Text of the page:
from The American Heritage® Dictionary of the English Language, 4th Edition

  • intransitive v. To grow weary.
  • intransitive v. To grow bored or impatient.
  • transitive v. To diminish the strength or energy of; fatigue.
  • transitive v. To exhaust the interest or patience of; bore.
  • n. A covering for a wheel, usually made of rubber reinforced with cords of nylon, fiberglass, or other material and filled with compressed air.
  • n. A hoop of metal or rubber fitted around a wheel.
  • transitive v. To adorn or attire.
  • n. Attire.
  • n. A headband or headdress.

from Wiktionary, Creative Commons Attribution/Share-Alike License

  • n. Accoutrements, accessories.
  • n. Dress, clothes, attire.
  • n. Metal rim of a wheel, especially that of a railroad locomotive.
  • n. The rubber covering on a wheel; a tyre
  • v. To dress or adorn.
  • v. To become sleepy or weary.
  • v. To make sleepy or weary.
  • v. To become bored or impatient (with)
  • v. To bore
  • v. To seize, pull, and tear prey, as a hawk does.
  • v. To seize, rend, or tear something as prey; to be fixed upon, or engaged with, anything.

from the GNU version of the Collaborative International Dictionary of English

  • n. A tier, row, or rank. See tier.
  • n. Attire; apparel.
  • n. A covering for the head; a headdress.
  • n. A child's apron, covering the breast and having no sleeves; a pinafore; a tier.
  • n. Furniture; apparatus; equipment.
  • n. A ring, hoop or band, as of rubber or metal, on the circumference of the wheel of a vehicle, to impart strength and receive the wear. In Britain, spelled tyre.
  • intransitive v. To seize, pull, and tear prey, as a hawk does.
  • intransitive v. To seize, rend, or tear something as prey; to be fixed upon, or engaged with, anything.
  • intransitive v. To become weary; to be fatigued; to have the strength fail; to have the patience exhausted.
  • transitive v. To adorn; to attire; to dress.
  • transitive v. To exhaust the strength of, as by toil or labor; to exhaust the patience of; to wear out (one's interest, attention, or the like); to weary; to fatigue; to jade.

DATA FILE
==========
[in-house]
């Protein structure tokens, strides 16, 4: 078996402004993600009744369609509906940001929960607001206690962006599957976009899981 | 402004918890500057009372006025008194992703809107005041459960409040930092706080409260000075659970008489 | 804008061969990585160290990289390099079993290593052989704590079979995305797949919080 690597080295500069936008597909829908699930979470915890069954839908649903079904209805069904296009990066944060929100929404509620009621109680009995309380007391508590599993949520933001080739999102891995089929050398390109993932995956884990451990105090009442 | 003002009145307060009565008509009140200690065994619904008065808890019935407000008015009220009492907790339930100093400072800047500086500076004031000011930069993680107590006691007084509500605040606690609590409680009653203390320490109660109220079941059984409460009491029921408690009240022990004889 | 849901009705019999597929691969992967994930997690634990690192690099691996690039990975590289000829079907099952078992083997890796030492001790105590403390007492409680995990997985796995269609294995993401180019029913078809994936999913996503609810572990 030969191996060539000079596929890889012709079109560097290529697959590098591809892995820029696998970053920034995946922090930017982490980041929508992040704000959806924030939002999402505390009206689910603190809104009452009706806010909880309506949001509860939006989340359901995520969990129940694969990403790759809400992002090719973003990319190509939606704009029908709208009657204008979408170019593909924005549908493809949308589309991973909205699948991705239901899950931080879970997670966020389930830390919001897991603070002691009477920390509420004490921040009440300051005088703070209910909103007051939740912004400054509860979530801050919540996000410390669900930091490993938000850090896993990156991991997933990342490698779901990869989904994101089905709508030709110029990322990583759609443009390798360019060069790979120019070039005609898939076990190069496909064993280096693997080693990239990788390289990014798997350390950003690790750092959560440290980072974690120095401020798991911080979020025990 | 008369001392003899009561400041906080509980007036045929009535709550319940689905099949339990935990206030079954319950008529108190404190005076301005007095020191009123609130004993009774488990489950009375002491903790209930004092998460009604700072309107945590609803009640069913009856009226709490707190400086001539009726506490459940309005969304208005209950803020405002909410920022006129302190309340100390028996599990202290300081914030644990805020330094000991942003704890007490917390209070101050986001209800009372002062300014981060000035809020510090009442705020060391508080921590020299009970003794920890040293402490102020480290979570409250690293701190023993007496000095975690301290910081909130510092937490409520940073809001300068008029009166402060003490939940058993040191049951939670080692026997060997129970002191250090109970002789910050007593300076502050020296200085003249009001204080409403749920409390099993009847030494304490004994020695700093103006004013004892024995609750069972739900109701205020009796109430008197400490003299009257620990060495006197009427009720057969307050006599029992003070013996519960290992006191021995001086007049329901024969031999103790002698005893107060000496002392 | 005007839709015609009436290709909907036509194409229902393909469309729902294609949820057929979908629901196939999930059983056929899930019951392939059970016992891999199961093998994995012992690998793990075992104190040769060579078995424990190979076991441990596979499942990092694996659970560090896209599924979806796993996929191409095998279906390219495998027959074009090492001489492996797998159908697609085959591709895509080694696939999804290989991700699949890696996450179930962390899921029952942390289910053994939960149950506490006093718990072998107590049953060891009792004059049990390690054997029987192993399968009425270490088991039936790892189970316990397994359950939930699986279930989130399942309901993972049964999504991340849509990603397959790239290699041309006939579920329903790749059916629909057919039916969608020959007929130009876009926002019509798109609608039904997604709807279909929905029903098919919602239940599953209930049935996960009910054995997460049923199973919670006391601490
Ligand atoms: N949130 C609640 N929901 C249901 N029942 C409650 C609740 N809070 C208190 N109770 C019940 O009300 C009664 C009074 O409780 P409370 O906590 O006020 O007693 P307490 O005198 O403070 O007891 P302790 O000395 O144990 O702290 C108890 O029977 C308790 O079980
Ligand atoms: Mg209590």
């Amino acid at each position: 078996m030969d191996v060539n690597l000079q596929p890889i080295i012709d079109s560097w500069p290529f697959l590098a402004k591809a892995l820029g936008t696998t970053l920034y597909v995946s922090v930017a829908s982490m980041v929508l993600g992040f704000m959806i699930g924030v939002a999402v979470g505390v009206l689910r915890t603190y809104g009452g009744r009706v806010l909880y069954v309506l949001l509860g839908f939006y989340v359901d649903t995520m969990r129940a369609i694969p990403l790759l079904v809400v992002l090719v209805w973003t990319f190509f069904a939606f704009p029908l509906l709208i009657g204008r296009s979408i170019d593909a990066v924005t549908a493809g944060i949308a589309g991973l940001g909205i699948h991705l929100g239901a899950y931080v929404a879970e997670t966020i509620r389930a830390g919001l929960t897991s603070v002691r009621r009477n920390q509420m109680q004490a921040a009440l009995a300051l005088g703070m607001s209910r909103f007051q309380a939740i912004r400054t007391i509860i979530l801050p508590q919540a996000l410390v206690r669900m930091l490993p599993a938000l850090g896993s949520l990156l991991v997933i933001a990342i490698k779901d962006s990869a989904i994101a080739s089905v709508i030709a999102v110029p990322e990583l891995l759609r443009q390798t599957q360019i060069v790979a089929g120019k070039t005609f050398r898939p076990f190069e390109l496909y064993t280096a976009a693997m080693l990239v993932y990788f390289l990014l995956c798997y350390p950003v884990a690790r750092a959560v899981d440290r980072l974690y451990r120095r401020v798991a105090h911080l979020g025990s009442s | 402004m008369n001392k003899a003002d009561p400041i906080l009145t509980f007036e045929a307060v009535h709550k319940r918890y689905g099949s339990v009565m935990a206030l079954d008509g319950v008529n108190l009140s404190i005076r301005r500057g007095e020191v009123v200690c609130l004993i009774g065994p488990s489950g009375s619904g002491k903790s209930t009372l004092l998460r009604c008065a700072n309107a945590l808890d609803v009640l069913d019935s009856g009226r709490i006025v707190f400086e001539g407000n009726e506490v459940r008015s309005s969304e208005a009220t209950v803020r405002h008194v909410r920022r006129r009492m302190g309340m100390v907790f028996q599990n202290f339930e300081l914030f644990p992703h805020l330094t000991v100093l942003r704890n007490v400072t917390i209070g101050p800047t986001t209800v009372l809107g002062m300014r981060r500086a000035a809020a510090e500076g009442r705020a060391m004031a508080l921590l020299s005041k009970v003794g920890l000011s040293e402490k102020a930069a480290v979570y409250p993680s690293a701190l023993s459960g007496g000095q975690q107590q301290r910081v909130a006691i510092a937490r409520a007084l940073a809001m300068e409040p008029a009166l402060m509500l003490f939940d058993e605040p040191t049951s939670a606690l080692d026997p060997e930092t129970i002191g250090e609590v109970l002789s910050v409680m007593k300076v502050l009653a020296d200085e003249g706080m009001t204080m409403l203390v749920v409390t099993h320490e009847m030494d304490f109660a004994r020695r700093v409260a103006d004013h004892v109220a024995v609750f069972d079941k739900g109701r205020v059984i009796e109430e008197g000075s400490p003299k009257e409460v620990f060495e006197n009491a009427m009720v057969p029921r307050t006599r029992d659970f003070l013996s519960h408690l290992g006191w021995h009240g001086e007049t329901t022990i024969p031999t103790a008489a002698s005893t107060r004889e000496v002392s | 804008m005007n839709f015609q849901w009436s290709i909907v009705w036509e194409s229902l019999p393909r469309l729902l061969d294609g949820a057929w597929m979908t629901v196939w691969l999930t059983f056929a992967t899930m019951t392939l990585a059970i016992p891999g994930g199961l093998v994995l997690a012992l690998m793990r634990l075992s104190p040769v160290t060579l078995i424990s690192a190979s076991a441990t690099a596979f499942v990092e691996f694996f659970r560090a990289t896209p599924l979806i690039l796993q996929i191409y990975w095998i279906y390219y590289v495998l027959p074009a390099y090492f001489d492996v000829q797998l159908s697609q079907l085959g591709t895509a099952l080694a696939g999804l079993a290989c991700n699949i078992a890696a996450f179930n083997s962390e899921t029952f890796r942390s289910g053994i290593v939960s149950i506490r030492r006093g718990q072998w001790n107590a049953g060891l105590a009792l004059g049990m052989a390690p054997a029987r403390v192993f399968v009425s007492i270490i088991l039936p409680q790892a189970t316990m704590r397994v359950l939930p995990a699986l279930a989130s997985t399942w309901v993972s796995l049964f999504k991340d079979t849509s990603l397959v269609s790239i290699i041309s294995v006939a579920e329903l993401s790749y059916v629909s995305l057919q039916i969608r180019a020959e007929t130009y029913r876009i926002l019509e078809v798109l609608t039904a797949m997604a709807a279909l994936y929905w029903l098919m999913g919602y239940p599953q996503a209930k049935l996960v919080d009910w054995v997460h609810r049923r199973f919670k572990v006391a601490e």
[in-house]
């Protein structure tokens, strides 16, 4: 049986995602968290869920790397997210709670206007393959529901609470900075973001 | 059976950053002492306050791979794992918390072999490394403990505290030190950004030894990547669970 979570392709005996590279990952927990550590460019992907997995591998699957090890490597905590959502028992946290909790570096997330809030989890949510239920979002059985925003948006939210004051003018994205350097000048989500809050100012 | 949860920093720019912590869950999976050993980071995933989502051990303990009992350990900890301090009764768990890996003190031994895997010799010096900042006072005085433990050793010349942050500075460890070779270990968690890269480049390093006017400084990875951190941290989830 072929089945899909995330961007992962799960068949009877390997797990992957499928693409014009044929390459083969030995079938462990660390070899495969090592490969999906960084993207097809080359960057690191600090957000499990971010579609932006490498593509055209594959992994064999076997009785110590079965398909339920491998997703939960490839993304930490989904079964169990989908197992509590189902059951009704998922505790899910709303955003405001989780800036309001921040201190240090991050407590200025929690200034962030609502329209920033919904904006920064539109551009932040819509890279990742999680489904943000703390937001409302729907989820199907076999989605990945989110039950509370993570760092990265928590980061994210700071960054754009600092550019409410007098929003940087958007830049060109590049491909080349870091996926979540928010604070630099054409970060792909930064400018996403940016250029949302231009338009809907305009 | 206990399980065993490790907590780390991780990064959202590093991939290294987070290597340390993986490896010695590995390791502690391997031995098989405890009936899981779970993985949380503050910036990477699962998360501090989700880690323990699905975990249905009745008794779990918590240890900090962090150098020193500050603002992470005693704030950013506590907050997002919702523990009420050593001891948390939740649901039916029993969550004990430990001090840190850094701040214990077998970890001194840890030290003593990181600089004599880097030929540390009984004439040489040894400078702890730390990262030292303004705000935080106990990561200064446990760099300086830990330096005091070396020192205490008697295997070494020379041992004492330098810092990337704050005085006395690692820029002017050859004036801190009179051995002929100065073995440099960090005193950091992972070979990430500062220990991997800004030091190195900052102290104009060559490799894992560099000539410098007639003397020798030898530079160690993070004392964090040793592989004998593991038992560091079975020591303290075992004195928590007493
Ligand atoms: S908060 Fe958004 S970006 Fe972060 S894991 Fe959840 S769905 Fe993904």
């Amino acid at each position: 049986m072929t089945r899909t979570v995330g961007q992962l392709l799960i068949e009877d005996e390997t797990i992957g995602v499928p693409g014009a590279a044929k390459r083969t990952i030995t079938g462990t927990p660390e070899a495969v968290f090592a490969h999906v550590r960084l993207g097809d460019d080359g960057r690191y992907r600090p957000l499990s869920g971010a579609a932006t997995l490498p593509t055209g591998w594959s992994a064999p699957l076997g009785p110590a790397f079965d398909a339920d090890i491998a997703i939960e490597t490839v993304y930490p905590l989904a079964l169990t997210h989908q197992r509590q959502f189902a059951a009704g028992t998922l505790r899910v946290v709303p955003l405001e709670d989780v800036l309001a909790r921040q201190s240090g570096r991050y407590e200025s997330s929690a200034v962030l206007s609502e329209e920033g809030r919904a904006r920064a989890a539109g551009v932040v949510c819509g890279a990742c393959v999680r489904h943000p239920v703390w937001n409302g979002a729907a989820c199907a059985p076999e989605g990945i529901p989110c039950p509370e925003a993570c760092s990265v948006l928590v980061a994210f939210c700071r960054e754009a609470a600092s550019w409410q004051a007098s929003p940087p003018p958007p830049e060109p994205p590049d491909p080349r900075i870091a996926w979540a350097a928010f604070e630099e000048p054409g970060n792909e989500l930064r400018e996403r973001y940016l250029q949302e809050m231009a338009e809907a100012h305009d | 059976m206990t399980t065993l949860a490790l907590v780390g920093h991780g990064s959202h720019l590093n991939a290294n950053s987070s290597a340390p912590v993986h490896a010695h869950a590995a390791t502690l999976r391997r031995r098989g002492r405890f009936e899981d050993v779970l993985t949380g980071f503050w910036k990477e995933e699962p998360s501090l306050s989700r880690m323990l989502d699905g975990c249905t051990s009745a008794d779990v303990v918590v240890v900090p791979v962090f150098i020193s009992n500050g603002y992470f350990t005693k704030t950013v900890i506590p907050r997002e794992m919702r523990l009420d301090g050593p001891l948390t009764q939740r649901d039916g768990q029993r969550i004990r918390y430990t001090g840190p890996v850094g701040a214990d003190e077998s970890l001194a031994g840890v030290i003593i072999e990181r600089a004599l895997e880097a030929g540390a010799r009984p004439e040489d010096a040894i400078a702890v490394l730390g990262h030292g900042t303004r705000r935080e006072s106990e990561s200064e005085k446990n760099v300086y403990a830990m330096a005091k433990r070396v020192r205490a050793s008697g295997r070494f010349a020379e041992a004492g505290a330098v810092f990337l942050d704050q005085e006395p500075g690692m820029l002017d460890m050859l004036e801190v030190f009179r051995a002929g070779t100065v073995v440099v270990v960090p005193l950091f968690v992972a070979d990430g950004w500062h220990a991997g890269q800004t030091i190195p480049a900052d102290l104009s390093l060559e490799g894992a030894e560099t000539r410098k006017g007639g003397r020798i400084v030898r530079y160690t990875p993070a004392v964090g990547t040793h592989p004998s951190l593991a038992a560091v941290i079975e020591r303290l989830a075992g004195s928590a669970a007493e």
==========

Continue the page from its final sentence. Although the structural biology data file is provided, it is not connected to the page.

from The Century Dictionary and Cyclopedia

  • To become weary, fatigued, or jaded; have the strength or the patience reduced or exhausted.
  • To make weary, weaken, or exhaust by exertion; fatigue; weary: used with reference to physical effect from either physical or mental strain.
  • To exhaust the attention or the patience of, as with dullness or tediousness; satiate, sicken, or cause repugnance in, as by excessive supply or continuance; glut.
  • Synonyms Tire, Fatigue, Weary, Jade. These words are primarily physical, and are in the order of strength. One may become tired simply by standing still, or fatigued by a little over-exertion. Fatigue suggests something of exhanstion or inability to continue exertion : as, fatigued with running. Weary implies protracted exertion or strain gradually wearing out one's strength. Jade implies the repetition of the same sort of exertion: as, a horse will become jaded sooner by driving on a dead level than if he occasionally has a hill to climb. All these words have a figurative application to the mind corresponding to their physical meaning. See fatigue, n., and wearisome.
  • To draw; pull; drag.
  • To pull apart or to pieces; rend and devour; prey upon.
  • To engage in pulling or tearing or rending; raven; prey: used especially in falconry of hawks pouncing upon their prey, and in analogous figurative applications.
  • Hence To be earnestly engaged; dwell; dote; gloat.
  • To adorn; attire; dress. See attire.
  • To prepare or equip for; make ready; setup.
  • To put a tire upon; furnish with tires: as, to tire a wheel or a wagon. Also tyre.
  • n. The feeling of being tired; a sensation of physical or mental fatigue.
  • n. A train or series.
  • n. A row; rank; course; tier; especially, a row of guns; a battery.
  • n. A stroke; hit.
  • n. Attire; dress.
  • n. Furniture; apparatus; machinery.
  • n. A head-dress. See tiara.
  • n. A bitter drink or liquor.
  • n. A continuous band of metal or other substance placed around a wheel to form the tread.
  • n. See tier, 2.

from WordNet 3.0 Copyright 2006 by Princeton University. All rights reserved.

  • n. hoop that covers a wheel
  • v. cause to be bored
  • v. deplete
  • v. lose interest or become bored with something or somebody
  • v. exhaust or get tired through overuse or great strain or stress


Middle English tiren, from Old English tēorian, tyrian.
Middle English, iron rim of a wheel, probably from tir, attire, short for atire, from attiren, to attire; see attire.
Middle English tiren, short for attiren, to attire; see attire.
(American Heritage® Dictionary of the English Language, Fourth Edition)
From Middle English tiren, tirien, teorien, from Old English tȳrian, tēorian ("to fail, cease, become weary, be tired, exhausted; tire, weary, exhaust"), from Proto-Germanic *tiuzōnan (“to cease”), from Proto-Indo-European *deus-, *dēwǝ- (“to fail, be behind, lag”). Compare Ancient Greek δεύομαι (deýomai, "to lack"), Sanskrit  (doṣa, "crime, fault, vice, deficiency"). (Wiktionary)
From Middle English tire ("equipment") aphetic form of attire (Wiktionary)
French tirer ("to draw or pull"), akin to English tear ("to rend"). (Wiktionary)



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  • TIRE - (noun) - A tall monument.
    Usage: "Lord willin' and the creek don't rise, I sure do hope to see that Eiffel Tire in Paris sometime."

    April 8, 2008